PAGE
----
“Dahlan raises funds and we, at the commission for social solidarity, distribute these funds to the needy," he told Al-Monitor. "The relationship does not exceed this scope currently.” He pointed out that Dahlan enjoys popularity in Gaza since he provides assistance to Palestinians while Abbas and others from the Gaza Strip failed to do so. “Who does not have political ambitions? Dahlan is entitled to aspire to any position. He's working to achieve this objective and this is his right.”

A Hamas source told Al-Monitor on condition of anonymity, “Dahlan and his supporters are allowed to conduct activities in the Gaza Strip, except for the formation of military and security groups.” The source added, “We have the right to form an alliance with any party. Dahlan is not prohibited from exercising [political] activity in accordance with the recent reconciliation agreement. He was part of the division and we are seeking to reconcile with everyone. Abbas rejects this reconciliation, while Dahlan accepts it.”

Dahlan has strong ties with decision-makers in the United Arab Emirates (UAE), Egypt and Saudi Arabia. These countries are hostile to political Islam organizations in the region.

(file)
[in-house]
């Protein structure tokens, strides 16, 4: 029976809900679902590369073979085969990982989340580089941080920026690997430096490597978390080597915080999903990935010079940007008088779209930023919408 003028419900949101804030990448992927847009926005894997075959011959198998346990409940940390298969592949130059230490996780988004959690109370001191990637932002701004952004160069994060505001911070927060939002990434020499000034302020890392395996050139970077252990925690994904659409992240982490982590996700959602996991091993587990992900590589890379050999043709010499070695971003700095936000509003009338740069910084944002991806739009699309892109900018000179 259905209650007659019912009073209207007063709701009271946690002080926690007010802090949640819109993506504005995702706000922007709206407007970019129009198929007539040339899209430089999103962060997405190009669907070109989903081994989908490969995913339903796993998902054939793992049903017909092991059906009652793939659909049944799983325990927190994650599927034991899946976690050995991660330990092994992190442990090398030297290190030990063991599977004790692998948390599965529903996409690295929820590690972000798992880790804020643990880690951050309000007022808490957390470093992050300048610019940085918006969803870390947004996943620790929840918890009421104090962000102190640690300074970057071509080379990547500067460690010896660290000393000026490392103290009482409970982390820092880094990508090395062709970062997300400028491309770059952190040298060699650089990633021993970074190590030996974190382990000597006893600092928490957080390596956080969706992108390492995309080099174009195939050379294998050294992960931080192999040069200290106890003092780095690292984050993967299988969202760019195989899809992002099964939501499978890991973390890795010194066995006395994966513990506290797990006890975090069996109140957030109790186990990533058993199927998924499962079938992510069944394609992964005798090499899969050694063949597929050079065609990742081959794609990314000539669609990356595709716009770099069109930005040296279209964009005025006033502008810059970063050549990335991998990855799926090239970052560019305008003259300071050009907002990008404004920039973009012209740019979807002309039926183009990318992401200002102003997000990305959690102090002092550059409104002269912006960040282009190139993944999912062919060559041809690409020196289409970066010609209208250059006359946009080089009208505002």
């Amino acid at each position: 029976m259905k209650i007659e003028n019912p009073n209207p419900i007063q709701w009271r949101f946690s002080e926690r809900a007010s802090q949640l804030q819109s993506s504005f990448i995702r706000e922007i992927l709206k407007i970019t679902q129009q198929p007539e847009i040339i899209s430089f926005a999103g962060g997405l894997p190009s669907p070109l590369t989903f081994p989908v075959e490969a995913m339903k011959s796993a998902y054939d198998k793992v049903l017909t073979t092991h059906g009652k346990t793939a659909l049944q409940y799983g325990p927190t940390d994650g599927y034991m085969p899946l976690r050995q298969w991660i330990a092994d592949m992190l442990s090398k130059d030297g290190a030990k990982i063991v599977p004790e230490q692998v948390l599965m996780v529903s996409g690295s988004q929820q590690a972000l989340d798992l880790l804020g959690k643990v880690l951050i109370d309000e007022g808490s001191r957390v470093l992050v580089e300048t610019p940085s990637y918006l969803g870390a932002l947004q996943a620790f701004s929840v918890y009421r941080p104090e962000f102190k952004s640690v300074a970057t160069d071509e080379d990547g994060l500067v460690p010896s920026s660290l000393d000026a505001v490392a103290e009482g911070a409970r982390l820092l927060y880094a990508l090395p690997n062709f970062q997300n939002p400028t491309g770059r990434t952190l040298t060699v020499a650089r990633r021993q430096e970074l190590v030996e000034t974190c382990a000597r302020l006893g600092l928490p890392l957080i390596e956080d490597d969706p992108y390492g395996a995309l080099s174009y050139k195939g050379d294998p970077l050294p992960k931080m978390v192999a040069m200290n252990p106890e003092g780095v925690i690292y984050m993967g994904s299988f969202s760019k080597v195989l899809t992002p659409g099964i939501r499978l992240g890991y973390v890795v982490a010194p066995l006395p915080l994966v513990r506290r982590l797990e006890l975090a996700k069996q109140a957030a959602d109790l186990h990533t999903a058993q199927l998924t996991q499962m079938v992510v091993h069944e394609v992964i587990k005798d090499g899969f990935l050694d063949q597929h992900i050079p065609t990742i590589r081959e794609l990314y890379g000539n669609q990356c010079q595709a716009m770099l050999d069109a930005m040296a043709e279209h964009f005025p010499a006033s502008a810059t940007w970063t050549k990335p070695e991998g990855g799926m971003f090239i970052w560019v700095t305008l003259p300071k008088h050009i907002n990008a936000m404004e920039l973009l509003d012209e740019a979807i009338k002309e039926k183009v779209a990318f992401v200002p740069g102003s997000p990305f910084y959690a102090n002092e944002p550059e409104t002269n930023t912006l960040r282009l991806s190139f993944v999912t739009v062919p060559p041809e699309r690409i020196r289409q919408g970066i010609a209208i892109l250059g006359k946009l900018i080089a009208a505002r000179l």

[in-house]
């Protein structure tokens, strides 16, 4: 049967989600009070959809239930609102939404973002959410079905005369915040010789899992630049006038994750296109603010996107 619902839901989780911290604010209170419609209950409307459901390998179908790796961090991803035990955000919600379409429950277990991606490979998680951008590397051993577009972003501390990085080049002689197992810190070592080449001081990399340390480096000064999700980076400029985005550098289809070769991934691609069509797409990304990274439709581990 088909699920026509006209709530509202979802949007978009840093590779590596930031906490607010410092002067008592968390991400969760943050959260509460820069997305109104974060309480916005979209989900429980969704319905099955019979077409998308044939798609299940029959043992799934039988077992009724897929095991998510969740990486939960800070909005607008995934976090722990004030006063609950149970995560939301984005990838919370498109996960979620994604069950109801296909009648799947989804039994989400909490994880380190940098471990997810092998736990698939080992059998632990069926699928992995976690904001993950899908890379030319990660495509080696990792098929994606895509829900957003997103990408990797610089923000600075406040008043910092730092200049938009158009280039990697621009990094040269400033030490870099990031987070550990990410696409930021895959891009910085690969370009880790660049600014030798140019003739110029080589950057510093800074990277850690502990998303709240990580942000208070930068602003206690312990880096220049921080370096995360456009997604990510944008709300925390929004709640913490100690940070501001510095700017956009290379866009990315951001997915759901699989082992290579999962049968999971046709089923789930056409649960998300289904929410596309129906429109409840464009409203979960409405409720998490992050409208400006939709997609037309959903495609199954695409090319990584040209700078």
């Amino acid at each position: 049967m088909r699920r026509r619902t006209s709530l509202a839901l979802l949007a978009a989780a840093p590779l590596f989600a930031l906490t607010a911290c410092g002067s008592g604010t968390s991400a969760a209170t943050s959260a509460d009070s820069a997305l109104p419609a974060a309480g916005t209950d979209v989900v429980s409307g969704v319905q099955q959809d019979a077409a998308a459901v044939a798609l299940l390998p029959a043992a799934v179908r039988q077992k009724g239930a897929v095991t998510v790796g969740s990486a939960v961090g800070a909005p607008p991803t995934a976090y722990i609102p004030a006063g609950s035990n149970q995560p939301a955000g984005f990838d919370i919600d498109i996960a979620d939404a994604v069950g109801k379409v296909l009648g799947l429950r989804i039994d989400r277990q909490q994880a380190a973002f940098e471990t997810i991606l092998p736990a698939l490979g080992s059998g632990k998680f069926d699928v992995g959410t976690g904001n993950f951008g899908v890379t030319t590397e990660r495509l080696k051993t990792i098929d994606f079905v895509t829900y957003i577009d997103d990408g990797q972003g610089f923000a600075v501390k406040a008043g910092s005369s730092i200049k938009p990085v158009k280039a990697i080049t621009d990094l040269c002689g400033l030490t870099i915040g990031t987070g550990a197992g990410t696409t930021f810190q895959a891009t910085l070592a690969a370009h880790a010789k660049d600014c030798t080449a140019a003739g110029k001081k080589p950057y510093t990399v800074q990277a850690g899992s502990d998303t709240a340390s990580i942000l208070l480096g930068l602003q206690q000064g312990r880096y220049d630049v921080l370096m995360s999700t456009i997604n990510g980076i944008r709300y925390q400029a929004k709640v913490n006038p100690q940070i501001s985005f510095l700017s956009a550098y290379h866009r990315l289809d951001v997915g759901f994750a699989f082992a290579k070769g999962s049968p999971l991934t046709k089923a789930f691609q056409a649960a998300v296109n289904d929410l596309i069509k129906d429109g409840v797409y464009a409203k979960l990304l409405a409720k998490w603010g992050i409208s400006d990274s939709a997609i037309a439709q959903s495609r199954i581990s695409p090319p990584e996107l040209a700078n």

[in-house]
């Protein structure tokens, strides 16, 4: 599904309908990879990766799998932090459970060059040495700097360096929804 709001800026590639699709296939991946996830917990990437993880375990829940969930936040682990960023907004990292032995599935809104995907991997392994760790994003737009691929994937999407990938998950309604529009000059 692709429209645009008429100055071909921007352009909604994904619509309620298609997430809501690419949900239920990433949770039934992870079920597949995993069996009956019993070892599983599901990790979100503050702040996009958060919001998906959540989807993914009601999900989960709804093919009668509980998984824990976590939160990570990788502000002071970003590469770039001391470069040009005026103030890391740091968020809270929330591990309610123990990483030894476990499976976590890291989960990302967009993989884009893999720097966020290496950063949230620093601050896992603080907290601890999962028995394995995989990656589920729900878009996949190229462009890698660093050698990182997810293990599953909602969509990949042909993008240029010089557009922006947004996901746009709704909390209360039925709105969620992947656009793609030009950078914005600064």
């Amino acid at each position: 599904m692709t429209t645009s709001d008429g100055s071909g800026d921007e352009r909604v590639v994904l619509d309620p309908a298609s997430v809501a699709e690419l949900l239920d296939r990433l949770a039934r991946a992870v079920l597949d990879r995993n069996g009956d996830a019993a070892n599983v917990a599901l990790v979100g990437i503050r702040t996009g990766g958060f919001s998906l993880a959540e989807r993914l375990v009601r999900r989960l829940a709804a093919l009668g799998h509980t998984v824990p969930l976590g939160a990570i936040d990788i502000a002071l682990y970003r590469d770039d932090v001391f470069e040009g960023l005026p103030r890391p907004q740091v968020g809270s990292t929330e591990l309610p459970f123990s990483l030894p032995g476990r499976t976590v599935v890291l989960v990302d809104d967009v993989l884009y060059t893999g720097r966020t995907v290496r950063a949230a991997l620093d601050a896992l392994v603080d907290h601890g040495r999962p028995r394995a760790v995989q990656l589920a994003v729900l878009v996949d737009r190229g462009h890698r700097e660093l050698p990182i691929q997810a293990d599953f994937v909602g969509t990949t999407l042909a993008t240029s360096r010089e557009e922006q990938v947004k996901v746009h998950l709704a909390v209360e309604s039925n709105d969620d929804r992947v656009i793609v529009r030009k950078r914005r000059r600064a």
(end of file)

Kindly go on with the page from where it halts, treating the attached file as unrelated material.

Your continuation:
Dahlan intervened with the Egyptian authorities for opening the Rafah border crossing in January, and securing facilities for the Gaza Strip. He posted on his Facebook page: “The opening of Rafah crossing to students, patients, Palestinians living abroad and holders of foreign passport is only a first step in a series of measures adopted by the Egyptian leadership during my recent visit to Egypt.”

It seems that doubts about the relationship between Dahlan and Hamas urged some Hamas leaders to hold a special meeting of Hamas’ political bureau to discuss the matter, according to Al-Quds local newspaper. Moreover, a circular was distributed to the movement members and leaders clarifying the nature of the relationship.

The newspaper quoted a source in Hamas as saying, “The meeting came at the request of Hamas leader Mahmoud al-Zahar, who requested Haniyeh to convene a meeting to discuss current developments, to facilitate Dahlan’s activities in Gaza and to allow the members close to him to organize rallies against President Abbas.”